Astrid Hadad: (De)Constructing Mexicanidad
In this provocative performance-lecture, beloved Mexican artist Astrid Hadad explores the relationship between her work and Mexican culture and politics. Known for over-the-top costumes and fusing Mexican and Latin music into a genre she calls "Heavy Nopal," Hadad skewers Mexican hypocrisy, machismo, and corruption from a cheeky feminist perspective. For this program, Hadad recontextualizes popular Mexican symbols such as the virgin, the flag, the cactus, the heart, the mother, and the border.
Astrid Hadad: (De)construir la mexicanidad
Miércoles 29 de noviembre a las 7:30 p.m.
En este provocativo espectáculo mezcla de conferencia e interpretación, la querida artista mexicana Astrid Hadad explora la relación entre su trabajo y la cultura y la política mexicanas. Conocida por sus atuendos desbordantes y la fusión de música mexicana y latina en un género que ella denomina «Heavy Nopal», Hadad descuartiza la hipocresía, el machismo y la corrupción mexicanos desde una perspectiva feminista impertinente. Para este programa, Hadad recontextualiza símbolos populares mexicanos tales como la virgen, la bandera, el cactus, el corazón, la madre y la frontera.
All Hammer public programs are free and made possible by a major gift from an anonymous donor.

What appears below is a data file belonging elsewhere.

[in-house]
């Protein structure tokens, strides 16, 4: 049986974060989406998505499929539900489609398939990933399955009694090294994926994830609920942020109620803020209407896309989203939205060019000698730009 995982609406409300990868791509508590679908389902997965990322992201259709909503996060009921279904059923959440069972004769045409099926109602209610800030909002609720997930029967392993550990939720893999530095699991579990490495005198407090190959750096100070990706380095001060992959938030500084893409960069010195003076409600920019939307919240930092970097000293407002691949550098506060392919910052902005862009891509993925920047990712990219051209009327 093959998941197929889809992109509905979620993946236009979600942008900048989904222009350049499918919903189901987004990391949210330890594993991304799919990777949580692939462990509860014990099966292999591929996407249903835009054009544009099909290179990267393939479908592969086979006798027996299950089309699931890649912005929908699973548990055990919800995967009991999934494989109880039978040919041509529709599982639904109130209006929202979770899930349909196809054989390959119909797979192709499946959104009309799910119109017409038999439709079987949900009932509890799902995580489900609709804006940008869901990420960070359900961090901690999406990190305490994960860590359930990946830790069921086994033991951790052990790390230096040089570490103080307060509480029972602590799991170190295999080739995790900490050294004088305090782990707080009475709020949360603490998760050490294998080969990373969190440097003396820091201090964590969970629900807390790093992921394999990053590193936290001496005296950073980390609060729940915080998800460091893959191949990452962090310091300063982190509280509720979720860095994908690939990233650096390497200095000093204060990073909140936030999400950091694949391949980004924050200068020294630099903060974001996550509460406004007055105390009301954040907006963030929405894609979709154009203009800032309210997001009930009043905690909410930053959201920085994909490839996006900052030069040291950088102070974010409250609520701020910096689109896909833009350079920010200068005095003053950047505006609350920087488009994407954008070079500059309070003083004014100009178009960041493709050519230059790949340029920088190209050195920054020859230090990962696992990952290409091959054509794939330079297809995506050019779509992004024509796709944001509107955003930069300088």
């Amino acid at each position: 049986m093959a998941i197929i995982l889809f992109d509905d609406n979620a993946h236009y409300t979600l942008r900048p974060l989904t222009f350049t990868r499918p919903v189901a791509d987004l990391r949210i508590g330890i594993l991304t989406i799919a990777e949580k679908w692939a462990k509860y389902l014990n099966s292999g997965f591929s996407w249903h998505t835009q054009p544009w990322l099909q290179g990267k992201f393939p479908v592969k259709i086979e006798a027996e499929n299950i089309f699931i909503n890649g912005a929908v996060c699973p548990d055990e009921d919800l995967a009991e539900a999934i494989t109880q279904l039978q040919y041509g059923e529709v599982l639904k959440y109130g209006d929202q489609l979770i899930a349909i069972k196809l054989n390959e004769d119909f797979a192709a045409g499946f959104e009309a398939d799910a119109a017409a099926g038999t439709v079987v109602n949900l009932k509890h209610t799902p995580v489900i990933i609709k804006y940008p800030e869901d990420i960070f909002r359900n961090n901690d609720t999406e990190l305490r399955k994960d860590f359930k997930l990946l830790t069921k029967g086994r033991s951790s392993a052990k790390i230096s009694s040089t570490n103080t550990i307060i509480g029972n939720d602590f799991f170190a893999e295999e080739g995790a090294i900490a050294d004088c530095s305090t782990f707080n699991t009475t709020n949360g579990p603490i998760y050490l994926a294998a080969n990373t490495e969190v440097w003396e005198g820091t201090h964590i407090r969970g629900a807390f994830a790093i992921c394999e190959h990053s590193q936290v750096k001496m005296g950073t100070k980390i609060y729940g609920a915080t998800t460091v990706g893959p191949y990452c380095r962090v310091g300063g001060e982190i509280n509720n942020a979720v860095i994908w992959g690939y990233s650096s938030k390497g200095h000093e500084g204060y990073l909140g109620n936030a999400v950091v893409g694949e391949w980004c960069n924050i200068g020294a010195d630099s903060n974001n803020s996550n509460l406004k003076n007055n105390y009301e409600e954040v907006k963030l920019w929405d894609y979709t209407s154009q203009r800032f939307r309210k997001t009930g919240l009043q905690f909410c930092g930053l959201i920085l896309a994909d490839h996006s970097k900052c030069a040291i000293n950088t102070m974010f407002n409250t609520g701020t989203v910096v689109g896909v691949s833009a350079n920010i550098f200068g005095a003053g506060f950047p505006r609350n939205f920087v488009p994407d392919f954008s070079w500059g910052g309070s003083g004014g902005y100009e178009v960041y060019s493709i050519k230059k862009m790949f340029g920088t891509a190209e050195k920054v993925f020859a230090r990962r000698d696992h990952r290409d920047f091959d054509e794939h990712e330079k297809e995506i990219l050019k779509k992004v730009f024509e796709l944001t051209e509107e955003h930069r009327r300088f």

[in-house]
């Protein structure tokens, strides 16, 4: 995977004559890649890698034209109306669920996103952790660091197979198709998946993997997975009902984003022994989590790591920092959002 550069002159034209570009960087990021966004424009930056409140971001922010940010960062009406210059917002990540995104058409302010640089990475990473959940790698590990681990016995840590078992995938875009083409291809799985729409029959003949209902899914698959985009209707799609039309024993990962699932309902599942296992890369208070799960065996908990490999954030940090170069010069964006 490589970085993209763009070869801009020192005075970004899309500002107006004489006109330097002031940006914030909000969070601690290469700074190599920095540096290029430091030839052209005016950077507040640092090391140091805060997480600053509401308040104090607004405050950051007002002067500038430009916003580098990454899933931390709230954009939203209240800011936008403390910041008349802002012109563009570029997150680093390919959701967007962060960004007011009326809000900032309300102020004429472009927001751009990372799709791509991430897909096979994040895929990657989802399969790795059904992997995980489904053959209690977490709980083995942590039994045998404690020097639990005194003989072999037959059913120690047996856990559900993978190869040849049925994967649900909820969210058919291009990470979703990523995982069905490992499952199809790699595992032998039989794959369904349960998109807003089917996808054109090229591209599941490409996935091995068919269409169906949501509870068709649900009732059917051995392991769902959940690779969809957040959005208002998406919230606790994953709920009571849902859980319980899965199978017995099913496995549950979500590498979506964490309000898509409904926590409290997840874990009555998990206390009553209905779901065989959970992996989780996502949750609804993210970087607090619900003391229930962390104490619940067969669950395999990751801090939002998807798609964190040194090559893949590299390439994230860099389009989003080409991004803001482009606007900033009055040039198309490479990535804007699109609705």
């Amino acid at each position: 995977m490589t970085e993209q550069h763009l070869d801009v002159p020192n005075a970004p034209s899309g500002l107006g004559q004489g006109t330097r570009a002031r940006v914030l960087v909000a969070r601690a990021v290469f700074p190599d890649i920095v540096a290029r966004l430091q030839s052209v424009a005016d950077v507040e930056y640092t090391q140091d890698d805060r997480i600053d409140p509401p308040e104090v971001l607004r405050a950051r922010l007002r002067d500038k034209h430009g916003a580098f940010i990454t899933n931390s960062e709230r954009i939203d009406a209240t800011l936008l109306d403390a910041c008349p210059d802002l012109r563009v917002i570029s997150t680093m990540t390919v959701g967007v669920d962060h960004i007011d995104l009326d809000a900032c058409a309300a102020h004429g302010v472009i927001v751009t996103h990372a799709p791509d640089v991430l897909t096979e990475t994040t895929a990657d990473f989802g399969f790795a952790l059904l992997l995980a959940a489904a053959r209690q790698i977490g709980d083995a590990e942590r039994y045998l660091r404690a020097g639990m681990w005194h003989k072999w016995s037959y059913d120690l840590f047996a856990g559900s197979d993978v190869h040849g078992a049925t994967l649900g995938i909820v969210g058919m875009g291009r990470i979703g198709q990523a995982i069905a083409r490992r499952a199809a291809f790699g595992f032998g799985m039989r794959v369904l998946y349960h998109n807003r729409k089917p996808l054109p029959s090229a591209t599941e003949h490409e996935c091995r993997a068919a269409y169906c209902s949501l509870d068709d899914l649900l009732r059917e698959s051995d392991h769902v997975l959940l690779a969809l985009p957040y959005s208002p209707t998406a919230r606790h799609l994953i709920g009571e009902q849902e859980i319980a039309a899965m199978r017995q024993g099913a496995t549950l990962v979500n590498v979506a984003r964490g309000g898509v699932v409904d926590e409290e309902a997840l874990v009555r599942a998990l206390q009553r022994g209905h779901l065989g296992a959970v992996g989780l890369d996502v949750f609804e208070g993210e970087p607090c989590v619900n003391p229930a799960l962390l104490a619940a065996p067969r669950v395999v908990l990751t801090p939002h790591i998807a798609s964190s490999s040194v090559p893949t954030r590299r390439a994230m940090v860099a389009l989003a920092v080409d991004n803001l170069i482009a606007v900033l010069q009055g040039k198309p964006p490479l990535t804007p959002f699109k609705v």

Generous support is also provided by Susan Bay Nimoy and Leonard Nimoy, Good Works Foundation and Laura Donnelley, an anonymous donor, The Samuel Goldwyn Foundation, and all Hammer members.
The Hammer’s digital presentation of its public programs is made possible by the Billy and Audrey L. Wilder Foundation.
Radical Women: Latin American Art, 1960-1985 is organized by the Hammer Museum, Los Angeles, as part of Pacific Standard Time: LA/LA, an initiative of the Getty with arts institutions across Southern California. The exhibition is guest curated by Cecilia Fajardo-Hill, Andrea Giunta with Marcela Guerrero former curatorial fellow, in collaboration with Connie Butler, chief curator, Hammer Museum.
Radical Women: Latin American Art, 1960–1985 is made possible through lead grants from the Getty Foundation.
Major funding is provided by the Diane and Bruce Halle Foundation and Eugenio López Alonso. Generous support is provided by the Vera R. Campbell Foundation, Marcy Carsey, Betty and Brack Duker, Susan Bay Nimoy, and Visionary Women.
Additional support is provided by the Radical Women Leadership Committee and the Friends of Radical Women.
Media sponsorship is provided by Cultured magazine, KCET, and KCRW 89.9 FM.